You state, "by any measure" the economy does very well when the Dems are running the show, but provide no evidence that that is the case. You paste one graph that shows GDP per capita in 2008 dollars, which if my math is right is one measure, not any, and organizes it by the party of the Presidency ignoring the House and Senate. Plus, it classifies Clinton as a Democrat, when both Rachel Maddow and I agree Clinton is one of the more successful Republican presidents of our generation. The graph does not show growth, so we can't easily determine if the growth during a Republican administration is better, worse or equal to other administrations. Finally, you ignore the Great Depression, which if my history is correct, was a Democratic president and Congress.
Your second graph is equally flawed, and irrelevant to boot. The graph shows total debt outstanding relative to current year GDP. What it suggests, and what I believe you are trying to suggest is deficits only became significant since Reagan. This is simply not true. Look at the CBO's Budget and Economic Outlook: Fiscal Years 2012 to 2022, Chapter One, page 3, figure 1-1, which shows Deficits or Surpluses Since 1946. Clearly, without question, deficits under Reagan, as a percent of GDP grew substantially particularly relative to the post War period. But the post war period was far from deficit free. Secondly, Reagan was widely criticized for his deficits, and still is by many. (And before I forget, please don't mistake me for a Republican). Next, let's say the estimates for the numerator are correct. According to classic Keynesian theory the reason for the robust growth during the Regan era were the large debts, which would imply GDP without the deficits would be lower and then it's not exactly clear what the trajectory of the Total debt to GDP ratio would be. Then we come to fiscal 2009, when deficits as a percent of GDP increased to 10%, greater than the any period, by far, since the end of WWII. If you are really trying to argue the last three/four years of government spending is normal or an inevitable consequence of prior administrations, then you are on very shaky ground.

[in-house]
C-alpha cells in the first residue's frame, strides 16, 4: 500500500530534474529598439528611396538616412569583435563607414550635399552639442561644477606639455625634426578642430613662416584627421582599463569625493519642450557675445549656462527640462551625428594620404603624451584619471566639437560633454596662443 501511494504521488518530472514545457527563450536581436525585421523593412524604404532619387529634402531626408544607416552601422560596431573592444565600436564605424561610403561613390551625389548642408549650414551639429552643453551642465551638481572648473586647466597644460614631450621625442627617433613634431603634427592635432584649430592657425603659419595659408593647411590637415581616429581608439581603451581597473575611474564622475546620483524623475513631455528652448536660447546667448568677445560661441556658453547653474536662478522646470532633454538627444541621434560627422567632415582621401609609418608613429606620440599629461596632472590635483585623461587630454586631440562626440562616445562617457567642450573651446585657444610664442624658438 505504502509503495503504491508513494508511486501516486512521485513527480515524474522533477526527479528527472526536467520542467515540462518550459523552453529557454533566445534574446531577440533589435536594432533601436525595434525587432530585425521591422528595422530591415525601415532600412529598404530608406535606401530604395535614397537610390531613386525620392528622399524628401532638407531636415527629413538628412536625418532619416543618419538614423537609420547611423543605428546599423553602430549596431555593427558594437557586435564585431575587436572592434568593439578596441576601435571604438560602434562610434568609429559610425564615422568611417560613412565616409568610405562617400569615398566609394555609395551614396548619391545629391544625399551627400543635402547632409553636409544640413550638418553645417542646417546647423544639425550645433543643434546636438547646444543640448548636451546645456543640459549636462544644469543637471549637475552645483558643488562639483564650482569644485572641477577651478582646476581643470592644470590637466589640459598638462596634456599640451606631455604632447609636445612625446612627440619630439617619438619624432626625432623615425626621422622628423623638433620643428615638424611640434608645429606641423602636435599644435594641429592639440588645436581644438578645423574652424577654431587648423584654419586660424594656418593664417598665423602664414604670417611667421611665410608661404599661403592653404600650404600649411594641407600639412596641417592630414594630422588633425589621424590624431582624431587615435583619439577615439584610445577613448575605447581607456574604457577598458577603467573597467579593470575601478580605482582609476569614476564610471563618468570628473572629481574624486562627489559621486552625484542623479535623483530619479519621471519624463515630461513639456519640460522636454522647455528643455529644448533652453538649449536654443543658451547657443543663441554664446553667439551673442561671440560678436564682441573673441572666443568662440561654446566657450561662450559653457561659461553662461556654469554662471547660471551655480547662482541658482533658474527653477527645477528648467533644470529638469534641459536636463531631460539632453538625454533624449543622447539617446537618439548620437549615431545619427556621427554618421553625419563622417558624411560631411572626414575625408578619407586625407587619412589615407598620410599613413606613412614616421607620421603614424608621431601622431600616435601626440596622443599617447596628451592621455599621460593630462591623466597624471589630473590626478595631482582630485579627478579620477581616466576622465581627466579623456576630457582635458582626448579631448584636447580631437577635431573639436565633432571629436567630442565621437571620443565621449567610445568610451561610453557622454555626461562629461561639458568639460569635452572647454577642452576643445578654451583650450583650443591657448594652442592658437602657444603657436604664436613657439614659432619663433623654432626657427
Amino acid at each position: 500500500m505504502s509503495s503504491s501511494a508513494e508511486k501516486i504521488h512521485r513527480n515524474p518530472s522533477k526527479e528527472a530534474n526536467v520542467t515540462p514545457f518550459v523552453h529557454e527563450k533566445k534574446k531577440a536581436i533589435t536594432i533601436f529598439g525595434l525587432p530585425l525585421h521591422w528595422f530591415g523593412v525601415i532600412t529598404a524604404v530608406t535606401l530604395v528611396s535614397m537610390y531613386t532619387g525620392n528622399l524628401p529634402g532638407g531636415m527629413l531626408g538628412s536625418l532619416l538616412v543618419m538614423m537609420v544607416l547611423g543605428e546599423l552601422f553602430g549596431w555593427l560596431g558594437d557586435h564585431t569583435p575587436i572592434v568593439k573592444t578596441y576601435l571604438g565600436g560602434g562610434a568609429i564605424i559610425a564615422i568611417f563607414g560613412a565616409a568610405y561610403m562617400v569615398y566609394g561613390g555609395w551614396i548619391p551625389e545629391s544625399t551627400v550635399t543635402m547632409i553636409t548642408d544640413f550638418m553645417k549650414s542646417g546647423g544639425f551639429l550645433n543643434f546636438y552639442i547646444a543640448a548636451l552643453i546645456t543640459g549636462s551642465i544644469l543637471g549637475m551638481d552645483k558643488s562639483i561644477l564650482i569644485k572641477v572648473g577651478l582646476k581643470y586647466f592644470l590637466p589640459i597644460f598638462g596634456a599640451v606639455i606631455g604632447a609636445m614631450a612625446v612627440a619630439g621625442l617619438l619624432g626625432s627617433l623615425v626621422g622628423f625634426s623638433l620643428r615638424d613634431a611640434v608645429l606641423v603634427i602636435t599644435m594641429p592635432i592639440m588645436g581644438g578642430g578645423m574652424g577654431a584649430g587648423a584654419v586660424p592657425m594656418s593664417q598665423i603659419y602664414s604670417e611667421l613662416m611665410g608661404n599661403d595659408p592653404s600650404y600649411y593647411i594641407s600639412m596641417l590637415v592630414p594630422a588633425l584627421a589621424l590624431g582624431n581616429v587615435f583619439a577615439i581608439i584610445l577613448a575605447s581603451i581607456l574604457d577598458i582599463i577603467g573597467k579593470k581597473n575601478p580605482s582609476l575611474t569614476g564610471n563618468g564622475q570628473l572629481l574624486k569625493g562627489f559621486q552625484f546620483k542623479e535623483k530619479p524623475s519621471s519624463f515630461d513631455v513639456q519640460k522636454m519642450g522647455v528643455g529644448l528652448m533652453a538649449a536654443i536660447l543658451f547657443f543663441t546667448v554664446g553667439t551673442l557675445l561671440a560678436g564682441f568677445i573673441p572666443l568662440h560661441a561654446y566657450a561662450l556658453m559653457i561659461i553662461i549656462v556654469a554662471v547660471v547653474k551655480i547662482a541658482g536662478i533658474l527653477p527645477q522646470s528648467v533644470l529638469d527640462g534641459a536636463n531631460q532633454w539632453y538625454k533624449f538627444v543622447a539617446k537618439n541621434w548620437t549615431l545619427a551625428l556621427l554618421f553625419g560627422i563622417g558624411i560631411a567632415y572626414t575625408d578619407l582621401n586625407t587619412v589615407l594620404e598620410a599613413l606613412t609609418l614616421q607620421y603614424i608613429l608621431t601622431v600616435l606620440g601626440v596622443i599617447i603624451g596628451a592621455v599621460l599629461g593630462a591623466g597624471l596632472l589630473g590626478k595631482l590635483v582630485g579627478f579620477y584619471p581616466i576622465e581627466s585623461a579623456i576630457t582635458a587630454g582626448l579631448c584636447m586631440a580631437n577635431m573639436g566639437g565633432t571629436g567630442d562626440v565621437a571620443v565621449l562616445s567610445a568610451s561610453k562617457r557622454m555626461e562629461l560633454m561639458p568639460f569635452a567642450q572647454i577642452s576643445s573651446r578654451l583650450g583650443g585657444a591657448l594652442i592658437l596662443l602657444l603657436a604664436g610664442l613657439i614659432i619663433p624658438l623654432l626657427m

(As an aside, don't you think "Things are bad but it's not my fault, so re-elect me," is a relatively weak argument?)
Reagan was a spendthrift, so was Bush I. Clinton finally restored Republican principles to Washington. Bush II was a spendthrift and Obama was either powerless to change anything or spent like a drunken sailor. Fine. Now what? My goal in bringing up the CBO automatic stabilizer report was to point out spending levels are elevated, and elevated not because of stimulus and not because of automatic stabilizers. They are elevated because Congress approved a bloated budget and the President signed it. Just like Reagan and the Bushes.
We both know spending is elevated. But if we think it is a natural consequences of the economy then that could suggest one path to reduce spending and if current spending were a function of conscious decision to spend more money, then that could suggest a different path.